End of Summer Kayak Surfing
Each Summer there are weeks and weeks of flat water on the Great Lakes, to the point where the kayak surfing junkies are ready to start sacrificing puppies to the weather god for a 3 foot wave.
September has given up her jewels like an oyster with a hiccup.
I managed to get out three times in four days.
Day one was big, but very windy and hard to break out. Six to eight foot waves caught just near the outside of the pier in South Haven, cutting towards the pier at breakneck pace, and then cutting away at the last minute. Breaking back out became an exercise in futility with the wind. I became more and more exhausted on each return trip to deep water until I was rolling more than paddling. A friend of the family who is now a South Haven Police officer came out to the pier and told me that he couldn’t stop me from going back out, but that he would feel better if I got away from the pier because of the rip current. I told him I was ready to bag it. Storm surge was flattening out the waves as the wind built to new crescendos in the 40 knot range. For a day with 35 knot wind veering Northwest, I managed four or five really good rides where I caught solid bottom turns, a few cutbacks off of the foam pile.
Day two The wind and waves had died down but there was still a strong swell moving out of the south west. I sea kayaked down to the dunes near Van Buren State Park into the wind for an hour our two, and then rode the swells back to the beach, playing in the small 1-2 foot waves near the beach. I have increasingly been trying to surf my sea kayak backwards ala Scott Fairty when the challenge of the wave itself is not that great. It’s been good fun to try to learn to surf in reverse. Bow ruddering for directional control when headed downwave is whacky stuff.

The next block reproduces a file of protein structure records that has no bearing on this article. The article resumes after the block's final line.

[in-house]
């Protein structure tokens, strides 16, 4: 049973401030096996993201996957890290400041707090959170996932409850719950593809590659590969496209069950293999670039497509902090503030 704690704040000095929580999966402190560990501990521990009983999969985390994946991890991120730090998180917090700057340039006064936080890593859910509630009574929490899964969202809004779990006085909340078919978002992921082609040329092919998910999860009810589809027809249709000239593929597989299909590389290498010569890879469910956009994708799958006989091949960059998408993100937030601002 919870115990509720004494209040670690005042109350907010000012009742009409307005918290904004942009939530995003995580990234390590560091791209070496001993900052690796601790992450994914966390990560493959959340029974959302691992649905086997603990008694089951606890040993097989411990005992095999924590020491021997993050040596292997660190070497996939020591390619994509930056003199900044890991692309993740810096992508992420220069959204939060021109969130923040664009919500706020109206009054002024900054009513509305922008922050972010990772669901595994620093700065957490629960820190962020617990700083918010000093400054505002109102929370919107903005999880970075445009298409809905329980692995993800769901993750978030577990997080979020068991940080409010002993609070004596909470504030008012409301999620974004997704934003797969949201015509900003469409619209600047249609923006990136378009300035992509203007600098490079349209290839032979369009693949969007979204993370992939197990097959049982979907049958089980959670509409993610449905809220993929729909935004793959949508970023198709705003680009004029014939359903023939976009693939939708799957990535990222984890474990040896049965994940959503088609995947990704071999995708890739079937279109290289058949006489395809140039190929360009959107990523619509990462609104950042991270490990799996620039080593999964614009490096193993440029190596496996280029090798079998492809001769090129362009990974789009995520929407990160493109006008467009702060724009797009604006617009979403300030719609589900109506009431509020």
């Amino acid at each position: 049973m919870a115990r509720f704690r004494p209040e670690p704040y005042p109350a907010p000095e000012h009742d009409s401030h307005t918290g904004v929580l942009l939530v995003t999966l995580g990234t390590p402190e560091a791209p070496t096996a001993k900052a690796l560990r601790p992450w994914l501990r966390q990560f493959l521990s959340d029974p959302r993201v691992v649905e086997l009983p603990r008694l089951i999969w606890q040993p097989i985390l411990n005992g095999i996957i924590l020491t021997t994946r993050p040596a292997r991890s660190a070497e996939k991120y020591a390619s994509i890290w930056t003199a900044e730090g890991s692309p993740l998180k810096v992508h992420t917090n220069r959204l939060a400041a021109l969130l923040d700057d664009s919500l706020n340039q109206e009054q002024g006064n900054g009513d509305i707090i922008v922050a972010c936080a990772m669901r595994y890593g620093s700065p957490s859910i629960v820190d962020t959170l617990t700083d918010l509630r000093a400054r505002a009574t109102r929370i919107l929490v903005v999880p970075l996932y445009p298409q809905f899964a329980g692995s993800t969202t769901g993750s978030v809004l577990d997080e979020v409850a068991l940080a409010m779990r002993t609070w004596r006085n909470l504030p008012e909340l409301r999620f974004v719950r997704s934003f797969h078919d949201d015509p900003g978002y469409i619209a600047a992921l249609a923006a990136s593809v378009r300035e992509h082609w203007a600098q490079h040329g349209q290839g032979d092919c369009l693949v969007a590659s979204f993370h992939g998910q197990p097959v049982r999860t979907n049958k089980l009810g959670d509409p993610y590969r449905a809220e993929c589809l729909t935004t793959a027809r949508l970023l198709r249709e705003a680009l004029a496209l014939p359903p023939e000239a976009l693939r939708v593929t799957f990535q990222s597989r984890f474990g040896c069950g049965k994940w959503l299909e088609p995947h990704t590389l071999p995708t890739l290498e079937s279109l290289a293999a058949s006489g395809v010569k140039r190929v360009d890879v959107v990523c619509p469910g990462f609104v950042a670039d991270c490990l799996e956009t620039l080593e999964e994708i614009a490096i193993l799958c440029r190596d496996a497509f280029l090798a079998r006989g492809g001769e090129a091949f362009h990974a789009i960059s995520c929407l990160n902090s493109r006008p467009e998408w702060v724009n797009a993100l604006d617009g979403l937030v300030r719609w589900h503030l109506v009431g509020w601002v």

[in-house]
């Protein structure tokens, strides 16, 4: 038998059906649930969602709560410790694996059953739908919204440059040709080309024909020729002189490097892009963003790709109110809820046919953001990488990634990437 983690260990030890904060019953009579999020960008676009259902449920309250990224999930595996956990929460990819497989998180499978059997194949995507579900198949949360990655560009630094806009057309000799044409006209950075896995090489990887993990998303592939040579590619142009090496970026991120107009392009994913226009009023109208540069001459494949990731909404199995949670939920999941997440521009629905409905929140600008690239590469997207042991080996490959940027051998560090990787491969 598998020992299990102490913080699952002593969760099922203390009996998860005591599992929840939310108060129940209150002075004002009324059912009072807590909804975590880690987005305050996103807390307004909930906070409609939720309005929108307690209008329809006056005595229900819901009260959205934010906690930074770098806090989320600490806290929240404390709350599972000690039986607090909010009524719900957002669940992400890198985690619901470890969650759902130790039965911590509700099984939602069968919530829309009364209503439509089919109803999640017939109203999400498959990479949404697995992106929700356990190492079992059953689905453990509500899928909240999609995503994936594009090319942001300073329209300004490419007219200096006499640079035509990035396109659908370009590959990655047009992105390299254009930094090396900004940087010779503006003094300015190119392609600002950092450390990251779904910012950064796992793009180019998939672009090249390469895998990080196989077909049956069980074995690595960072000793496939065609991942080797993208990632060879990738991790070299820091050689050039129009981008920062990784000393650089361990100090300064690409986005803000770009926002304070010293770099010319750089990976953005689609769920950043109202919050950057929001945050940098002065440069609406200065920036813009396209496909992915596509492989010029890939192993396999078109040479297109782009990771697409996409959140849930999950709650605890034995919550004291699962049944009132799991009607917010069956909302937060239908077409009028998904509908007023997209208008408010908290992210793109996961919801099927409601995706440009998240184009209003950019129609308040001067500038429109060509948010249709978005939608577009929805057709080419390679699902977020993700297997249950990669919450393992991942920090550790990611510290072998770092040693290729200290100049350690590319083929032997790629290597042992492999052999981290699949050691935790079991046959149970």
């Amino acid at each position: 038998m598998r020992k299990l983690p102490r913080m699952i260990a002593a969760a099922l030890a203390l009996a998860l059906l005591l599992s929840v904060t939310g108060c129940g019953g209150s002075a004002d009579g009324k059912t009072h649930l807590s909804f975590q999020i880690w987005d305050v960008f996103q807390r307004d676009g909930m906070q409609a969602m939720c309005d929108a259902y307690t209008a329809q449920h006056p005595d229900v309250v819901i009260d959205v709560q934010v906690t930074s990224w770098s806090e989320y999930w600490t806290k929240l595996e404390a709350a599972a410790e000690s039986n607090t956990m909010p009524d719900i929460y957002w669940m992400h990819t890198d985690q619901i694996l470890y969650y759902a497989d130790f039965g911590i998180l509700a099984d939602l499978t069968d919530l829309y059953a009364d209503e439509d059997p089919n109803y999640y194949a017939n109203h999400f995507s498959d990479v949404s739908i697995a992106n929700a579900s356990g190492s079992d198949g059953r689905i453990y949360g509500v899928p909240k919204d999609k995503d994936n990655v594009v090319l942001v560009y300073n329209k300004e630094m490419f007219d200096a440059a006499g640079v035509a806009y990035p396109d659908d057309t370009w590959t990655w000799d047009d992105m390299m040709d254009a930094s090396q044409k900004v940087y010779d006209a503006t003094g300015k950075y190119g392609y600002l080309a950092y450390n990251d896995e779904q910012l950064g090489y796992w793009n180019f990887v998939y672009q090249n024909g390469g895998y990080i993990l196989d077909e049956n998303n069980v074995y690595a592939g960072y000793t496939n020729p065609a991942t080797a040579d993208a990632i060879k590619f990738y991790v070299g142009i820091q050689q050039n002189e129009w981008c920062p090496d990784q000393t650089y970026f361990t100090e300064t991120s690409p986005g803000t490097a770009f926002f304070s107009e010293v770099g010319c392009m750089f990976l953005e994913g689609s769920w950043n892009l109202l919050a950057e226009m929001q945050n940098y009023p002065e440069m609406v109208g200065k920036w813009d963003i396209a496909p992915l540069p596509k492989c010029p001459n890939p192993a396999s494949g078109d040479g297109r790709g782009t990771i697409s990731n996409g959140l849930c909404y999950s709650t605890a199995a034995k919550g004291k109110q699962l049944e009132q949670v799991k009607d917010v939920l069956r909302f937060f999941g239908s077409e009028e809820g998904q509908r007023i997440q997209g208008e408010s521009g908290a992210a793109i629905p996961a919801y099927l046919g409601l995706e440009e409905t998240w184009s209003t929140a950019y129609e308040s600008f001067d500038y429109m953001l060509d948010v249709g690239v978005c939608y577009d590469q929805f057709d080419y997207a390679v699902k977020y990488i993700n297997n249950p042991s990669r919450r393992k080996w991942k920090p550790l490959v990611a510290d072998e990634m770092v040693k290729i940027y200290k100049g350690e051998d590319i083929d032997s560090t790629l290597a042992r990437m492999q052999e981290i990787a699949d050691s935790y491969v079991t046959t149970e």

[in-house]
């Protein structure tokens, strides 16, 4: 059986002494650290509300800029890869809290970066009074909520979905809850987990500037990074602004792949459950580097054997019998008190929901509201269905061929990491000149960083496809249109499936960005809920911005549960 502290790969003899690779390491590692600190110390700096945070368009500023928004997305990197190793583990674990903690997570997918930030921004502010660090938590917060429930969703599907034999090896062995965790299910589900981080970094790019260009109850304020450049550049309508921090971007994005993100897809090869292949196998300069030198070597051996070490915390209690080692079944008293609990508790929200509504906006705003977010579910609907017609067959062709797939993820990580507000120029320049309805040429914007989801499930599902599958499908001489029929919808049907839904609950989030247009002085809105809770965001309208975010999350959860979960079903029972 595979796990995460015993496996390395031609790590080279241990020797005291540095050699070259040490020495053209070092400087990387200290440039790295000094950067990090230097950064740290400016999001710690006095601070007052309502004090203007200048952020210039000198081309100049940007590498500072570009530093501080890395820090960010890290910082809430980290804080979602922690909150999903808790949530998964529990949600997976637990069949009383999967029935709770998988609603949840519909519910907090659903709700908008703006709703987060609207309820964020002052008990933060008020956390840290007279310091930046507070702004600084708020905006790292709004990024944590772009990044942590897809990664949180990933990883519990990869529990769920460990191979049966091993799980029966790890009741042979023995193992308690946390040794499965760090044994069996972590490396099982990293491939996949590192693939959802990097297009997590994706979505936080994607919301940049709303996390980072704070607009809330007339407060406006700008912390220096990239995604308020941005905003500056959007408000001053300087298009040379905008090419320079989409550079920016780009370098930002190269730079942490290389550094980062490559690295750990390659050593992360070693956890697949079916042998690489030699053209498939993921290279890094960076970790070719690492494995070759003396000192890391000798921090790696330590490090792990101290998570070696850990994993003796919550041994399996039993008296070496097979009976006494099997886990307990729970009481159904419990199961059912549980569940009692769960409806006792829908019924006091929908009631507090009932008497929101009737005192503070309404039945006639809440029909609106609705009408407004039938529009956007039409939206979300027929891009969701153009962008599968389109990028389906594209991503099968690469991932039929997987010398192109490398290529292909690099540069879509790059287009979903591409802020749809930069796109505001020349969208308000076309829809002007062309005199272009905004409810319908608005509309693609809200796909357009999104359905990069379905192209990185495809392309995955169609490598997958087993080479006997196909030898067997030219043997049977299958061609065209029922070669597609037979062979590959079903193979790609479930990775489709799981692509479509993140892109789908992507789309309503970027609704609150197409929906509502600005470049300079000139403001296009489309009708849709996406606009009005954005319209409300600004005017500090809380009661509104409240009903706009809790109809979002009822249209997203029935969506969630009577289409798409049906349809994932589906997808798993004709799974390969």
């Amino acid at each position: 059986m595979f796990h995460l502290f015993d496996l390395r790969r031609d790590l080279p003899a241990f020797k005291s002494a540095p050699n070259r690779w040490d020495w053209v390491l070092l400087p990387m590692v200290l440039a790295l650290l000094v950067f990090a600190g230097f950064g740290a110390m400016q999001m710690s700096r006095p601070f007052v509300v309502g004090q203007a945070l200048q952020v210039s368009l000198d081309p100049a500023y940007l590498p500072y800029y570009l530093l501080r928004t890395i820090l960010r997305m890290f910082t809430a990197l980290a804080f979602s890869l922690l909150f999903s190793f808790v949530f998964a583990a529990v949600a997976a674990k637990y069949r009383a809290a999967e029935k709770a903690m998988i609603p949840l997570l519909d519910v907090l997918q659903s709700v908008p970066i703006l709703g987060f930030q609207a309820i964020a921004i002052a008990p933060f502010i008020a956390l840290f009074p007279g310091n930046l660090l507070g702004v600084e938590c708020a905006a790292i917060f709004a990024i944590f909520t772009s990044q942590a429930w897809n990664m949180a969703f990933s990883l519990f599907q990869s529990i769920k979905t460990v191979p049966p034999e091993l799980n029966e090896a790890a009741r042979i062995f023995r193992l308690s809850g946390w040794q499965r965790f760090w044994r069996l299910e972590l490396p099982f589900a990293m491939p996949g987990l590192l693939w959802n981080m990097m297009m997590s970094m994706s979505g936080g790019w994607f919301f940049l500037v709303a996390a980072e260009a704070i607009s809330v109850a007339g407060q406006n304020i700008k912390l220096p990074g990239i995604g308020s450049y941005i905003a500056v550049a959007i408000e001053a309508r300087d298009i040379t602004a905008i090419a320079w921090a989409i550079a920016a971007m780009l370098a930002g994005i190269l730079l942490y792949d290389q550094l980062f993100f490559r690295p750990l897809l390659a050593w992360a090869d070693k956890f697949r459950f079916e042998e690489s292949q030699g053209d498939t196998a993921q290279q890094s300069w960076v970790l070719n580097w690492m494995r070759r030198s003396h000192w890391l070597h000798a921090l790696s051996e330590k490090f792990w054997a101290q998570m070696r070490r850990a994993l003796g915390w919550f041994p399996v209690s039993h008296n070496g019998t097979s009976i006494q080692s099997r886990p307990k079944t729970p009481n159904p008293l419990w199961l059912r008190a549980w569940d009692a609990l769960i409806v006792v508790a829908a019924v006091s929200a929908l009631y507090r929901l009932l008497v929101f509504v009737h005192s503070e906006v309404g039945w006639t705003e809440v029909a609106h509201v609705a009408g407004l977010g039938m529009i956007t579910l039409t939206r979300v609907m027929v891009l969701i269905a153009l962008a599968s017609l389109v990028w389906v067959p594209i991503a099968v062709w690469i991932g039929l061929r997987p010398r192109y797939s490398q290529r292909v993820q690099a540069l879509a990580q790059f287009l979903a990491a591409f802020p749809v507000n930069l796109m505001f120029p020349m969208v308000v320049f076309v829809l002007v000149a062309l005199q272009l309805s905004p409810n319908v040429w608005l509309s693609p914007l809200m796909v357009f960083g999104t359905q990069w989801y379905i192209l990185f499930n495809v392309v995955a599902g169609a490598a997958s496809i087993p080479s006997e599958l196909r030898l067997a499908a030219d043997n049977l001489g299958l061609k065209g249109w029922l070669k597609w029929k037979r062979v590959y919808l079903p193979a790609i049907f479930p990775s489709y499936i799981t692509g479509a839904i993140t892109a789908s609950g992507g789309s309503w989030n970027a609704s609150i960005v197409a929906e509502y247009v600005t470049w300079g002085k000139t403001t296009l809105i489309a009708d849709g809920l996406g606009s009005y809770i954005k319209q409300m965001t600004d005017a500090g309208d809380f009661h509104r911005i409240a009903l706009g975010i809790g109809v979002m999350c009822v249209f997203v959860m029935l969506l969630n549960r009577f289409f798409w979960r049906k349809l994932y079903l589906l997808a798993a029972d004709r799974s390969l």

The wind was peaking at 40 knots, but had actually veered almost completely NW by the time I made it out to the beach. I paddled out on nearly flat water to catch steep easy to catch waves as the sun set across a stormy sky. Each time I paddled out, I basically sunk the tail, then leaned forward and dropped in on a seven foot wave. I would typically cut right along the wave face until it started to close out, and then I would try a cutback off the foam towards the pier, by then the first wave had typically fizzled out, and then I was climbing over the top of the next set on the inside right towards the pier at high speed, only to cut away at the last second to turn around and paddle back out. I could have kept going all night. The knowledge that the air temps and the water temps will not stay so warm for very long fueled the desire to keep surfing in the dark. I kept catching rides like this right up until the sun was gone.
Many of my posts have waxed prophetic on surfing. Suffice it to say each time I have a day like I did yesterday on Lake Michigan, I feel a lot better about my life. No thoughts about work, home projects, problems exist. Just lean forward and paddle like hell.